As Sri Lanka spirals violently downwards, both the Colombo government and the Liberation Tigers of Tamil Eelam (LTTE) prefer to project themselves as victims of a war forced upon them. In all the incidents of the past weeks, including the claymore mine attack on a civilian bus in Kebbitigollawa, the gruesome murder of a Tamil family in Mannar District on 8 June, the shocking killing of civilians in Jaffna District, and the bombing of a church compound in the north, the government and LTTE accused each other of outrages while denying their own culpability.
The horrific bus bombing, where an unprecedented number of civilians died or were wounded, could have been the LTTE’s way of retaliating for the difficulties in which it finds itself. The organisation is bitter at the ban slapped on it by the European Union, which has made it an outcast in the world’s most influential countries. Some of the Tamil Tigers’ leading cadres have been killed in recent weeks by subversive forces of which the government denies having any knowledge, and a large number of pro-LTTE civilians have also been killed in brutal fashion.
The new phase of warfare in Sri Lanka is likely to be very costly to civilians. Killings are already taking place on a regular basis in the northeast, for which any responsibility is denied. As a result, all political activity in the region has come to a halt, as people live in mortal fear of getting on the wrong side of the gun carried by any one of several forces. Amidst all of this, the targeting of international NGO workers is a new phenomenon that has affected their relief activities. And the northeast is where these agencies are most needed.
Civilians living outside the northeast are also in danger from the LTTE’s violent agenda. Meanwhile, the government is not above threatening peace activists who argue for a negotiated political solution. A parliamentary committee is presently investigating NGOs deemed to be threats to national security. In the days ahead, organisations critical of the government and the LTTE are likely to be more cautious in the work they do.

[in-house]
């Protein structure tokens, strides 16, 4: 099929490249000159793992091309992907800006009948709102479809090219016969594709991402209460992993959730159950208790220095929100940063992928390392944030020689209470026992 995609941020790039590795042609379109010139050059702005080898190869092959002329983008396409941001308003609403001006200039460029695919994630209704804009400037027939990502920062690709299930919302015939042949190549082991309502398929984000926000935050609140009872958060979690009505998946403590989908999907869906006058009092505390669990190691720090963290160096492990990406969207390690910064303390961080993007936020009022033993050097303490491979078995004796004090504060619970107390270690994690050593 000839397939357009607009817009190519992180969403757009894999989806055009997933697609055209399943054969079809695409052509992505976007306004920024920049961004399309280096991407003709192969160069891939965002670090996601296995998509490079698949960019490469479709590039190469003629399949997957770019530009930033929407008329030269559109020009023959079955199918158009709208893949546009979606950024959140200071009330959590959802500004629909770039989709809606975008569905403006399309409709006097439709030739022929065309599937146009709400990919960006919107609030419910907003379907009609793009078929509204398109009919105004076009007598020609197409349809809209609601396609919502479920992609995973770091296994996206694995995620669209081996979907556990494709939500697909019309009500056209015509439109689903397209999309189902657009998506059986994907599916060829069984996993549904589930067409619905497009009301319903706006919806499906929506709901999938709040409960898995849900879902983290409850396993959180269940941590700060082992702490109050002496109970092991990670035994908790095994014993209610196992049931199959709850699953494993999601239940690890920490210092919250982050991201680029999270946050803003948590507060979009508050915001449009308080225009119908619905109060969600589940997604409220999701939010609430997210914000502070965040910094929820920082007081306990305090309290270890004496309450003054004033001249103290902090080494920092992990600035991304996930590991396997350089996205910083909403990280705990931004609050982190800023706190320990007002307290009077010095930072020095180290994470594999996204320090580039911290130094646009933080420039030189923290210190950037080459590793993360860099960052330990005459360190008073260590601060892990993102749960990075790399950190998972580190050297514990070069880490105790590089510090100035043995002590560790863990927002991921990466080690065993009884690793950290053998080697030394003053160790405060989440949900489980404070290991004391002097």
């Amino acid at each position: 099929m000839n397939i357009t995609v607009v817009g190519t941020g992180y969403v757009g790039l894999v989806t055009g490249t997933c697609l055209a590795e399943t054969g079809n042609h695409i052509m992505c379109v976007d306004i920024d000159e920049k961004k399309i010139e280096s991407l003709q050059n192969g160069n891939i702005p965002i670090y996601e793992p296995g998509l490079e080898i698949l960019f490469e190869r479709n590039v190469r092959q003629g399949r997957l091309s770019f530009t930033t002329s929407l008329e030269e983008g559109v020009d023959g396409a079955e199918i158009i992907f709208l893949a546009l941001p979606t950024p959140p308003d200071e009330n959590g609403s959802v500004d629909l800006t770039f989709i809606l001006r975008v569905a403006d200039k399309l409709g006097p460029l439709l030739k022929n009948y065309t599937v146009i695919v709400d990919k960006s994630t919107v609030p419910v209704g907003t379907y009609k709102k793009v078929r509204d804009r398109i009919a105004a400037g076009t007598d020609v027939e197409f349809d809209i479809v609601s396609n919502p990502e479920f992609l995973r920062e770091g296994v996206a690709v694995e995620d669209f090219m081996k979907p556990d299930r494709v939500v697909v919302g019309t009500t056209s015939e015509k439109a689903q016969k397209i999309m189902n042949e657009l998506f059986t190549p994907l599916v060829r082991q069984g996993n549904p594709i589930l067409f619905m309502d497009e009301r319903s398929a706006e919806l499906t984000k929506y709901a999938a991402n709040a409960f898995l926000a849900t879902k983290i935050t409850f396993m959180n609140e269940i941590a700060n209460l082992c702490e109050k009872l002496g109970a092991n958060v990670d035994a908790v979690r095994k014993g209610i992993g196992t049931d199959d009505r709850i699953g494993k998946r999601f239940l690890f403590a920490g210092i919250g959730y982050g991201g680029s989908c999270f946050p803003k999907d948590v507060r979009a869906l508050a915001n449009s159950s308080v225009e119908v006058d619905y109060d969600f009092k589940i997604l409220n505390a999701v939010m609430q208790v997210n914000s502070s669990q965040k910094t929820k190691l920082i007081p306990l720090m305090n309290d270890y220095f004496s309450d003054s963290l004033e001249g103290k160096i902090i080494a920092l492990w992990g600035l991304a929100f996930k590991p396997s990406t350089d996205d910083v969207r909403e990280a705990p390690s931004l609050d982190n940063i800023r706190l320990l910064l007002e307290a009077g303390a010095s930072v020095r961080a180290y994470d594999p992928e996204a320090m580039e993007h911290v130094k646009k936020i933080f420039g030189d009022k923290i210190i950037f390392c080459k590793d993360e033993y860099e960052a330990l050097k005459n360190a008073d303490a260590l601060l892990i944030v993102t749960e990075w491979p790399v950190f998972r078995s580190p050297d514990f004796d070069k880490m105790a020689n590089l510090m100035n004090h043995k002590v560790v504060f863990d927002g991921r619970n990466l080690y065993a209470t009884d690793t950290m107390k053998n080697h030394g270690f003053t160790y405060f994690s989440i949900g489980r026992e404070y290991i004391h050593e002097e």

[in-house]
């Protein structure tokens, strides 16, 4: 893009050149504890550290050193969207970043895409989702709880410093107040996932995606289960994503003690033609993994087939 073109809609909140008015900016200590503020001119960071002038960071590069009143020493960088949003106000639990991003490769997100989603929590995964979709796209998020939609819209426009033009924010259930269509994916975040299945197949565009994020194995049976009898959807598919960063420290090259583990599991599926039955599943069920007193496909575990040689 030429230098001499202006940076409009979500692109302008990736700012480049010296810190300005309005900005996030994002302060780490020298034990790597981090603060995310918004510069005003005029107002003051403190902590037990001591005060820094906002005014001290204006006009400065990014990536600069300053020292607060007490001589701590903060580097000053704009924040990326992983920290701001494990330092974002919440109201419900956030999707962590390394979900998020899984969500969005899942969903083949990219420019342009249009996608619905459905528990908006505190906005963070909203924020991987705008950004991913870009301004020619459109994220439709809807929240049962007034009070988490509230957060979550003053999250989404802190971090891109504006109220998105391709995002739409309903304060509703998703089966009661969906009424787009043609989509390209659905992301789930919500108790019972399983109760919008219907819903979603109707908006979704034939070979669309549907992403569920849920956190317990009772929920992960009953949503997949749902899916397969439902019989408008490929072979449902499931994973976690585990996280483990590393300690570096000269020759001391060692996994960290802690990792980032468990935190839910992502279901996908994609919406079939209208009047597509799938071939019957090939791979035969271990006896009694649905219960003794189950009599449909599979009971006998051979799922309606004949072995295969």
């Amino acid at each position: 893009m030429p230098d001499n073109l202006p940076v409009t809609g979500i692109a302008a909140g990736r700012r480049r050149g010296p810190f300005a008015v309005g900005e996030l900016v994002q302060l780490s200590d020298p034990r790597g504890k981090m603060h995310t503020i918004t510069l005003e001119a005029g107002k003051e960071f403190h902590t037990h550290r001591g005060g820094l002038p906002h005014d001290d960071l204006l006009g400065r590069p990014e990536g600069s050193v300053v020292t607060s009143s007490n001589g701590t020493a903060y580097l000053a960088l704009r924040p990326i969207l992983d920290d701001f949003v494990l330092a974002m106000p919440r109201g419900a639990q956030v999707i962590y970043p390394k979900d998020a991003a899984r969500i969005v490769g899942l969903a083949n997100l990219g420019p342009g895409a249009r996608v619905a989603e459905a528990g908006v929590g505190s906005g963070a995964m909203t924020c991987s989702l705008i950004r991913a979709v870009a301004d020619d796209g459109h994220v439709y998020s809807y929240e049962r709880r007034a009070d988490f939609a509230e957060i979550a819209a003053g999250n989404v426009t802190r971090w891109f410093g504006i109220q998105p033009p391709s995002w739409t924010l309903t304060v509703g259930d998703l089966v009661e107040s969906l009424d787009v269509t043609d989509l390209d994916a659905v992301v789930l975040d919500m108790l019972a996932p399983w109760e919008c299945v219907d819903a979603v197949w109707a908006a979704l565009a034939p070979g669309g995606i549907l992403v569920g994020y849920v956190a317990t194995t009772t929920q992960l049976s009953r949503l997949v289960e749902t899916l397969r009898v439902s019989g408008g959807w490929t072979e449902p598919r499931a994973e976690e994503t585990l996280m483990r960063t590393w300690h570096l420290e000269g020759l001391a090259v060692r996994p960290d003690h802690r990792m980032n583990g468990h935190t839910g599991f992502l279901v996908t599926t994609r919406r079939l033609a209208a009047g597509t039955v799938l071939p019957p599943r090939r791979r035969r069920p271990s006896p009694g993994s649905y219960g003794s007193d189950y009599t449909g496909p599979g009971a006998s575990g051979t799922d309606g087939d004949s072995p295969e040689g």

The path out of this vicious quagmire is more or less clear, but there is no one to take it. There is no dispute on what needs to be done by the government and the LTTE, as per clear guidelines set out by the peace process ‘co-chairs’, the EU, Japan, Norway and the United States. They ask the belligerents to renounce violence as a tool of conflict resolution, and also call for far-reaching political reforms for which the state would have to make concessions. This is what peace activists of Sri Lanka have been demanding all along, but it does not look as if the warring parties are in a mood to listen to the imperatives of peace. The situation looks grim in Sri Lanka.
To repeat: the government of Mahinda Rajapakse must acknowledge the need for changes in the country’s constitutional structures so as to address minority Tamil grievances. At the same time, it must provide full explanation to the majority Sinhala population so that there is receptivity to change. On the other hand, the LTTE must transform from a military-led formation to a political organisation. For the sake of a population suddenly shoved back into the jaws of war, this is what is required of Mahinda Rajapakse and Velupillai Prabhakaran.